Hammerstein Ballroom, New York City • September 11, 1998
“Bela Lugosi’s Dead
Bela Lugosi’s Dead
Undead Undead Undead”
One could say the same thing about the band who had their biggest hit with this song. Bauhaus, the genre-defining gothic band of immeasurable influence, have resurrected themselves after fifteen years of dormancy. What started out as two shows in Los Angeles blossomed into a national tour as passion for the thought-to-be-long-dead legends smoldered, burned and then caught on like wild fire. The chance to see a band whose records soundtracked my early 20’s wasn’t a chance I would have missed for the world.
Inside the Hammerstein Ballroom, the atmosphere was electric with the excitement of a highly anticipated concert event, woven into a visual tapestry of beautiful goth girls, stunning vampire boys and a general assortment of costumed freaks the likes of which I’ve not seen in one place so many months shy of Halloween. There was a feeling of something akin to real magic alive in air.
The lights finally dimmed and a video monitor became visible center stage, as the black and white visage of Peter Murphy appeared on the screen. Kevin Haskins (Drums), David J. (Bass) and Daniel Ash (Guitar) had already crept on stage. Appropriately, they chose to open with “Double Dare,” the same tune that starts off their new Greatest Hits compilation, Crackle, released this past July. “I dare you” Murphy growled from the screen, “To touch the flickering flames/ The pangs of dark delight.” And what a buffet of dark delights our senses did attend that evening: Bauhaus put forth a most dramatic and emotionally satisfying show. After the opening number, Murphy emerged in the flesh, as the evening took an emotional trajectory spanning the career of the most influential band dark music has produced. As spotlights hit the stage from the rigs above, what had at first appeared to be a flat black back-drop became transparent, revealing a three dimensional metal gridwork that gave Bauhaus the appearance of performing in some kind of futuristic landscape. Adding to the high theatrics of the evening were many costume changes, with Murphy and Ash at one point sporting matching lame jackets and feather boas.
Murphy chose to deliver the quietly beautiful “In Fear of Fear” from the photo pit just in front of the stage. Safely separated from the adoring throng, he touched hands of those closest to him, yet a sea of arms rose to the air, stretching out in his direction, almost as if it were possible to touch him by the remote power of will alone. The yearning — the feeling of connection between Murphy and his audience — was palpable. I realized for the first time that the signature eeriness of the plaintive “Hollow Hills” is achieved by Ash drawing a violin bow across the strings of his guitar. Suspended, glowing light bulbs dropped down one at a time as Murphy strolled contemplatively about the stage, flickering from darkness to light and back again as Murphy touched or gently pushed them. The effect was like a gathering of large fireflies had found their way to the stage.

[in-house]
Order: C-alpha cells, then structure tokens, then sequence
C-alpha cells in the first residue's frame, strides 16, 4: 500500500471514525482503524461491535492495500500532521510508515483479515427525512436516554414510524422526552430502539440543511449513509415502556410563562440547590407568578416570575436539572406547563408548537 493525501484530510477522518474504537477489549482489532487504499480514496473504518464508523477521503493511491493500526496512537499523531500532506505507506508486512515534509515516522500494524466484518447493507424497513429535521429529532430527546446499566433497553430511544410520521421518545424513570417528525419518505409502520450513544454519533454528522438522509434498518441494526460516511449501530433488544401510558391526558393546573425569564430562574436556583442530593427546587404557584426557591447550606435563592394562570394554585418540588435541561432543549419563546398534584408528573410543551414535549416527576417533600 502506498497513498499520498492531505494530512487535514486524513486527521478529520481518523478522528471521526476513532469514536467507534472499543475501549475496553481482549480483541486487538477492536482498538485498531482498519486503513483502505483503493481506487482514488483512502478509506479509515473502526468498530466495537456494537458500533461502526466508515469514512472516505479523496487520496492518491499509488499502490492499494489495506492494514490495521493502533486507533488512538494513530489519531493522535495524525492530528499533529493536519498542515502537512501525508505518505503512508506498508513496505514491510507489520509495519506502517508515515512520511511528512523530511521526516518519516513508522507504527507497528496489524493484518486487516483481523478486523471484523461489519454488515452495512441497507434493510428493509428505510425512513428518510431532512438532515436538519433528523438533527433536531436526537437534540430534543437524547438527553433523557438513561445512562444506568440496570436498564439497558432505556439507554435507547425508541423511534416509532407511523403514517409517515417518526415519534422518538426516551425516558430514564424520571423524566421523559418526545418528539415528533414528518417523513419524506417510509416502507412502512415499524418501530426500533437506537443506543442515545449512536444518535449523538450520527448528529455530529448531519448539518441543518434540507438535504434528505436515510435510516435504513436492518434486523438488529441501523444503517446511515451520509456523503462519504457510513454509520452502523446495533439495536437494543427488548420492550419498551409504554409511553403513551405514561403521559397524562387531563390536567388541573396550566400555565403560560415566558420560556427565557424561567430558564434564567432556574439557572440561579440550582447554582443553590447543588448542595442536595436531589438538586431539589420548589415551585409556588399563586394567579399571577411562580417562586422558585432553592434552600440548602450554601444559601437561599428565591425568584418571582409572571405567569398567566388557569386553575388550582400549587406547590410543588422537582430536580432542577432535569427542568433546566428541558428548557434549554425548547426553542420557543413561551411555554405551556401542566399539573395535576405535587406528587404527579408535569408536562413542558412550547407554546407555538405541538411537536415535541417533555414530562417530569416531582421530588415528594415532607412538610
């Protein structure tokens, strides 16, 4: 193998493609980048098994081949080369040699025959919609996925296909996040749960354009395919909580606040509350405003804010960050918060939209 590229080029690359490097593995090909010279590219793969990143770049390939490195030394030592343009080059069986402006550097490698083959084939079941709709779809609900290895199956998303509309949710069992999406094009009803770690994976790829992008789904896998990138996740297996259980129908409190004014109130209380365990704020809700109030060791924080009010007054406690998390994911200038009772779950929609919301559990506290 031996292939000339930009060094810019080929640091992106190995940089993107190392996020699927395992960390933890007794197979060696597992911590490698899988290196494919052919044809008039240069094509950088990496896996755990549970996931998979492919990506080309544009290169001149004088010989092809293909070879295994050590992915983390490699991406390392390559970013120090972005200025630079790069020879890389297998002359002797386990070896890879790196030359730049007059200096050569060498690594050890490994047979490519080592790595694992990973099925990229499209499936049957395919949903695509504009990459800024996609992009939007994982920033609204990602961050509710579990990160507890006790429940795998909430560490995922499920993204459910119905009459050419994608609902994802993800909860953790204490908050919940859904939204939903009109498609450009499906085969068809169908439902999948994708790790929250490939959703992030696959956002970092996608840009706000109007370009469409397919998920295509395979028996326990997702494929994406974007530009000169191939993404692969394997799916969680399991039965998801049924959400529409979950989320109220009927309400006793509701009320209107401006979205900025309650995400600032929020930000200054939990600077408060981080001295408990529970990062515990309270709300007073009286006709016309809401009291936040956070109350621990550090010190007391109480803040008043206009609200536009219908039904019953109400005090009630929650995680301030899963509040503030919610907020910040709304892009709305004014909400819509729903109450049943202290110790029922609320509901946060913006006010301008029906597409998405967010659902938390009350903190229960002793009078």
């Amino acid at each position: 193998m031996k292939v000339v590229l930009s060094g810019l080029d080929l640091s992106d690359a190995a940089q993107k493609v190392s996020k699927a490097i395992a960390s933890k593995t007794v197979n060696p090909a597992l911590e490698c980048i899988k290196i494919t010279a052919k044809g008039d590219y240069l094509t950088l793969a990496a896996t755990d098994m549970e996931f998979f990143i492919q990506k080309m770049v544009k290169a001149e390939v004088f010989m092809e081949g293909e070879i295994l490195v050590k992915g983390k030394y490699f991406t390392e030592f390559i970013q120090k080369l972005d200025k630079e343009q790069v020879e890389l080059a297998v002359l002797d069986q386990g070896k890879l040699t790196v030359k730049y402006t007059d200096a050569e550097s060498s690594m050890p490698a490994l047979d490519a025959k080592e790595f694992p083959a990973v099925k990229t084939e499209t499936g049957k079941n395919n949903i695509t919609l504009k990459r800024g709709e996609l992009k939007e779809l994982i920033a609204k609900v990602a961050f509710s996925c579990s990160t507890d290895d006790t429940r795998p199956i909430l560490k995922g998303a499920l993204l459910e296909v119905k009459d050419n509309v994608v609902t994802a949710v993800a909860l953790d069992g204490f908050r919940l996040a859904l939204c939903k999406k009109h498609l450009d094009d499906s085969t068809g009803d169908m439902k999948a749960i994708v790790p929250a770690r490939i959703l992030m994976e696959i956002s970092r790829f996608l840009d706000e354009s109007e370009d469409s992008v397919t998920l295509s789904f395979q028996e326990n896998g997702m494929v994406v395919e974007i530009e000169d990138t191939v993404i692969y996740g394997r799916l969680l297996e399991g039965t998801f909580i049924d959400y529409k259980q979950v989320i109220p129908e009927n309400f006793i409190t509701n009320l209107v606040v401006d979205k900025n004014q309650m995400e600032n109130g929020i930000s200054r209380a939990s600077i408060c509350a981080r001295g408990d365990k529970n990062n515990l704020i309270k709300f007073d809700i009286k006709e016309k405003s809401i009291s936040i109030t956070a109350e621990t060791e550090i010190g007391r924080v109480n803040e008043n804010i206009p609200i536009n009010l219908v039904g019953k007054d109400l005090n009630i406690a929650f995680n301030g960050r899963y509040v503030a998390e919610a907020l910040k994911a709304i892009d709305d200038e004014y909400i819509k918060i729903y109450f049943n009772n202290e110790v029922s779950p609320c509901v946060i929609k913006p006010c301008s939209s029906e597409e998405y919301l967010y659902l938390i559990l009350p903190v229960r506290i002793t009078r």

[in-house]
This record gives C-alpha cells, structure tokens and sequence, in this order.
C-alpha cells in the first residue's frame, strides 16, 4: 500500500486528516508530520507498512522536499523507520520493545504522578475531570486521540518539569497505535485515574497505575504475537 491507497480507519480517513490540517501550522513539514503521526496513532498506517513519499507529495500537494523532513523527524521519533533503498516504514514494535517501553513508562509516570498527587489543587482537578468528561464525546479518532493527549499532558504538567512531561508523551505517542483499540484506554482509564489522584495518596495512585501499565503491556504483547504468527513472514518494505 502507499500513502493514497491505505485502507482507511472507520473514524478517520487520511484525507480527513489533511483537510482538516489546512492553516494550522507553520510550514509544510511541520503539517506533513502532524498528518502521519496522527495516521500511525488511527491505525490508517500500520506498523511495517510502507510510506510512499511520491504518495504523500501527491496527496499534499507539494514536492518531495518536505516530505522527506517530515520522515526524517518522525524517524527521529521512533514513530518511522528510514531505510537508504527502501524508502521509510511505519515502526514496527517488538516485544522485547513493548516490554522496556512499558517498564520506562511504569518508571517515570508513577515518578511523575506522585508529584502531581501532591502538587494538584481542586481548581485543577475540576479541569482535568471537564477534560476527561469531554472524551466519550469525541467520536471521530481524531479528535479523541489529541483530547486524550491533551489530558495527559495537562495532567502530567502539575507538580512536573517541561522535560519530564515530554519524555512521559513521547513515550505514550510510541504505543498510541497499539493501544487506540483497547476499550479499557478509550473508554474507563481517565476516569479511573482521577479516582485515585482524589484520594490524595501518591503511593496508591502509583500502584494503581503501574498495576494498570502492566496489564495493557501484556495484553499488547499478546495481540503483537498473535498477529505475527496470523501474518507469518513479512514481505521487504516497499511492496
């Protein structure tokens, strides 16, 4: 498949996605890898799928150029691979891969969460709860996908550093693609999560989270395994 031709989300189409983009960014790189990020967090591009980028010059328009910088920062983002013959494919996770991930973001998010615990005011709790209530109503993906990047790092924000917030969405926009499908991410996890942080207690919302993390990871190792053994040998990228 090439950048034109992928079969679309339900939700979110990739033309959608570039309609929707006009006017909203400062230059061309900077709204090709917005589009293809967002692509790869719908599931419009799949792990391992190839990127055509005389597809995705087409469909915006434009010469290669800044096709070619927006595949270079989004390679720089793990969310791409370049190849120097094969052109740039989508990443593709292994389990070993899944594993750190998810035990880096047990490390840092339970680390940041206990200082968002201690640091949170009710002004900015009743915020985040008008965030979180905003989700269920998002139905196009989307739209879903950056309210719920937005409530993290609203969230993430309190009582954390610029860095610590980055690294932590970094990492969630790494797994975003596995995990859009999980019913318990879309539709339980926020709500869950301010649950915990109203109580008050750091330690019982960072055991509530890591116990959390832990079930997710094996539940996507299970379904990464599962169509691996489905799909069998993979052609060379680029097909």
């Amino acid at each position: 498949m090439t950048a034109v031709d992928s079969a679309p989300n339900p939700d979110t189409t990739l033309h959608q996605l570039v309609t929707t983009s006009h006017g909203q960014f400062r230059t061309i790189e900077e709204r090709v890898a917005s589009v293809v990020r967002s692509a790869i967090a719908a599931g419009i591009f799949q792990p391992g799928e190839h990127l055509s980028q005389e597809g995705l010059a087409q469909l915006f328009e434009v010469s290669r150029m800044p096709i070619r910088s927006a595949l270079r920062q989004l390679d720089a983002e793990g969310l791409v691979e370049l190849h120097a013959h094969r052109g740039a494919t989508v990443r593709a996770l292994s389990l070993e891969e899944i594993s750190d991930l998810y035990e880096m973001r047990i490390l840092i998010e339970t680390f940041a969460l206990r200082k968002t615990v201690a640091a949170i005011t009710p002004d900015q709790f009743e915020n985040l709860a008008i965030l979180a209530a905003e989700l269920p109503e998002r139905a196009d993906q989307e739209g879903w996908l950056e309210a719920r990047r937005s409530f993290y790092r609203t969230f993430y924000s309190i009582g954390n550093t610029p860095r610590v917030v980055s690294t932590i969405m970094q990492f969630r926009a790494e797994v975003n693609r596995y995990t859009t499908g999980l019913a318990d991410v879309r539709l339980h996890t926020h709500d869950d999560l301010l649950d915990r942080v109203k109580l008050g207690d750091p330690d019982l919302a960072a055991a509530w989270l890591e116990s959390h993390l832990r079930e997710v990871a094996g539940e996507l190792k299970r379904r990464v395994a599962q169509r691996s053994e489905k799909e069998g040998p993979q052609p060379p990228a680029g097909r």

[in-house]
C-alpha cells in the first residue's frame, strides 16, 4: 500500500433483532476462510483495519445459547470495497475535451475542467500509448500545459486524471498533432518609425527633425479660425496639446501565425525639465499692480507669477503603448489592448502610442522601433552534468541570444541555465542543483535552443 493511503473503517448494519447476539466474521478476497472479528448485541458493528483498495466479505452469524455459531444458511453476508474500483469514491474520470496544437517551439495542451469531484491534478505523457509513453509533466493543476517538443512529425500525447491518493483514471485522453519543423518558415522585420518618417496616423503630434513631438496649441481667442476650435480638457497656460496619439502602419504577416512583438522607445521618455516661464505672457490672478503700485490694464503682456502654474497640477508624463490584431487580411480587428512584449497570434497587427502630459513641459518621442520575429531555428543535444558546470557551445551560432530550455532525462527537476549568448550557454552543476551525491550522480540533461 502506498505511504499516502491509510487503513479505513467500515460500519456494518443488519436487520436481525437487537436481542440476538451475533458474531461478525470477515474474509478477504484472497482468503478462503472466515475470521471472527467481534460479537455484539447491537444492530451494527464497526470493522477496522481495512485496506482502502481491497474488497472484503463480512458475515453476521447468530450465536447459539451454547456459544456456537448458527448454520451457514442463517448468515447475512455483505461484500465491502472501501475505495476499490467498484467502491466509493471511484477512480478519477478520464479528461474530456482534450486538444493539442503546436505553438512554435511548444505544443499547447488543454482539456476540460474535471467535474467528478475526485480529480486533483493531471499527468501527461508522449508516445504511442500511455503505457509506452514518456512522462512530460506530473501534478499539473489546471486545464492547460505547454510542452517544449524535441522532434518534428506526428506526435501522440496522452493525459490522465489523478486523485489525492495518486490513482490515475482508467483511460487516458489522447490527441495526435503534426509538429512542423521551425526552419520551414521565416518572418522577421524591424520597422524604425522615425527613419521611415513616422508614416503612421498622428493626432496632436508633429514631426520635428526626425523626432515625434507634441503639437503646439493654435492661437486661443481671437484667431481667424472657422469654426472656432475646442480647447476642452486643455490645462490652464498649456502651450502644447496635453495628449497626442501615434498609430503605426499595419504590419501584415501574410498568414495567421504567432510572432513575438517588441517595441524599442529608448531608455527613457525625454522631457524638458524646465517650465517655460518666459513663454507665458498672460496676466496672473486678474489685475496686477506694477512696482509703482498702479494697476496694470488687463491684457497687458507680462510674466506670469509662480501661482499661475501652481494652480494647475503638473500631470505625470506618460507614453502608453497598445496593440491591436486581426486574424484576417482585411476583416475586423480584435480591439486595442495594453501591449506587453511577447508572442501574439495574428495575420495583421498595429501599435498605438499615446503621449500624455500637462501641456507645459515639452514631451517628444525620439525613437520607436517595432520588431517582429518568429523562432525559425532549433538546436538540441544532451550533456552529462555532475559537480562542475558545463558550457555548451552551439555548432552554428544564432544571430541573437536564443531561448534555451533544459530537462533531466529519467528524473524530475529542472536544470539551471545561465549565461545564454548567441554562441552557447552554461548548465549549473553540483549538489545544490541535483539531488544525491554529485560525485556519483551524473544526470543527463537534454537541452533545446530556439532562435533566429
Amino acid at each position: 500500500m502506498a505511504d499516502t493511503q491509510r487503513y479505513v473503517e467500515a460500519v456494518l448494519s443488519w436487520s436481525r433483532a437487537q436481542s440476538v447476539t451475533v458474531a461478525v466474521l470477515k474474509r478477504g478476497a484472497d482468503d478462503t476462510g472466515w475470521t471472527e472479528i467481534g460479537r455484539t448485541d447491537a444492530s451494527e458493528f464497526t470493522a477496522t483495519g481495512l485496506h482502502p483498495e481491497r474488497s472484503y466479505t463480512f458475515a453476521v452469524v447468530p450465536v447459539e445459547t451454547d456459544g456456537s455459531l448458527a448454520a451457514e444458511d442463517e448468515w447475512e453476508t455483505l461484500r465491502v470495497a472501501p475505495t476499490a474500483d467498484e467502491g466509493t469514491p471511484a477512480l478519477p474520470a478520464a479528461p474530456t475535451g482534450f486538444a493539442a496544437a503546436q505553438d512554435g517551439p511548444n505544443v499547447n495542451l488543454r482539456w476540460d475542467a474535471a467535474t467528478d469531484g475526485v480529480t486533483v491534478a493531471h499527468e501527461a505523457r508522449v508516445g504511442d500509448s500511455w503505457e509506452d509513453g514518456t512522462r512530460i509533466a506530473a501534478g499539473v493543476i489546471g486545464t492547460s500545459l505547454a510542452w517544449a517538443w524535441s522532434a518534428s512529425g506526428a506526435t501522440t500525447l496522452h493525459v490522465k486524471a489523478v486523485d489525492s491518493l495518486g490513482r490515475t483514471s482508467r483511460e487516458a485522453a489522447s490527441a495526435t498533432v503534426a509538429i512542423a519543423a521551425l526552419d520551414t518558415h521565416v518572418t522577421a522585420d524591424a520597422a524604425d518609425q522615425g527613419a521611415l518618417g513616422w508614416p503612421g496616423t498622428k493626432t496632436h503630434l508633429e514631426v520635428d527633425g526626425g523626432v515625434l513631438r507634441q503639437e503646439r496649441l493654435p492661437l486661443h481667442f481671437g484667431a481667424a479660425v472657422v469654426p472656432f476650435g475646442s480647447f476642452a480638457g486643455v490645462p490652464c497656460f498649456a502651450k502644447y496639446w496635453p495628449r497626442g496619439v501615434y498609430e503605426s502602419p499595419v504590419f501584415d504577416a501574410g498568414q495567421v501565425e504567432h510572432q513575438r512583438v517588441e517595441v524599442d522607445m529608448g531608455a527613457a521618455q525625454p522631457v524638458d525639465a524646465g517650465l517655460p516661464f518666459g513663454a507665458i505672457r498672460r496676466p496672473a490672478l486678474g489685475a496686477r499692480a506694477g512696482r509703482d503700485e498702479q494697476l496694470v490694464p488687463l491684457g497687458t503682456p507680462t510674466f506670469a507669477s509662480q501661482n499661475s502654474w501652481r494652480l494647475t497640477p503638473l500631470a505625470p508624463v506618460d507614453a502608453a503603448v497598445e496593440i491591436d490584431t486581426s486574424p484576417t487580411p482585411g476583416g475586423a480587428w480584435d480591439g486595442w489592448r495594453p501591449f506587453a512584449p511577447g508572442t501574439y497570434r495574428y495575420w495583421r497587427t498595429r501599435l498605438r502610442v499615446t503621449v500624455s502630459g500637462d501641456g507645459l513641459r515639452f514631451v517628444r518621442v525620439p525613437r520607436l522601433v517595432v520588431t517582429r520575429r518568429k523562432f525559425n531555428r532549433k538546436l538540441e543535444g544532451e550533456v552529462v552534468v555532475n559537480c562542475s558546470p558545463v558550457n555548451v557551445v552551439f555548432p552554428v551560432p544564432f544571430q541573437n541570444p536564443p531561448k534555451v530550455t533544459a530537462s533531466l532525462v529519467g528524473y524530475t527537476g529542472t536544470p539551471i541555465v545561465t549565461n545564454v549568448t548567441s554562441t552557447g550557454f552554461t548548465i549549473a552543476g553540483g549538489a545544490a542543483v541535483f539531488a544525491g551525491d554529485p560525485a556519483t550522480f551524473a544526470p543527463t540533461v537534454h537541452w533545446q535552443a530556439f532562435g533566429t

After this stunning display of gloom it was time to shift into high gear with two upbeat classics, the herky-jerky “Kick in the Eye” and “Silent Hedges,” which features the endlessly interpretable lyric “Going to hell again.” A cover of an obscure Dead Can Dance song, “Severance,” pleased the crowd, followed by the meditation on the dual nature of fame, “She’s In Parties” and the frenetic “The Passion of Lovers.” They had played just over an hour when they disappeared, only to return with an encore of the band’s two well-known covers: T Rex’s “Telegram Sam” and Bowie’s “Ziggy Stardust.” A second encore, “All We Ever Wanted (Was Everything)” and “Spirit” — representing an expression of gratitude with the repetitive chant “We love/We love/We love our audience” — was not unexpected. When they returned a third time with “Bela Lugosi’s Dead”- the song 90% of the audience was there to hear anyway — that should have been it. Bauhaus had already given 100%. But as the crowd began to slowly file out, Murphy reappeared onstage. “This is the last time we’ll be in New York” he said. The band wanted to do something special for an occasion not to be repeated. The final offering of the evening was a faithful rendition of Iggy Pop’s “The Passenger.” It seems that Bauhaus is alive and well, never better, and living in the hearts of the many fans they’ve touched this summer with their strangely life-affirming brand of rock music. Back from the dead, and bigger than ever.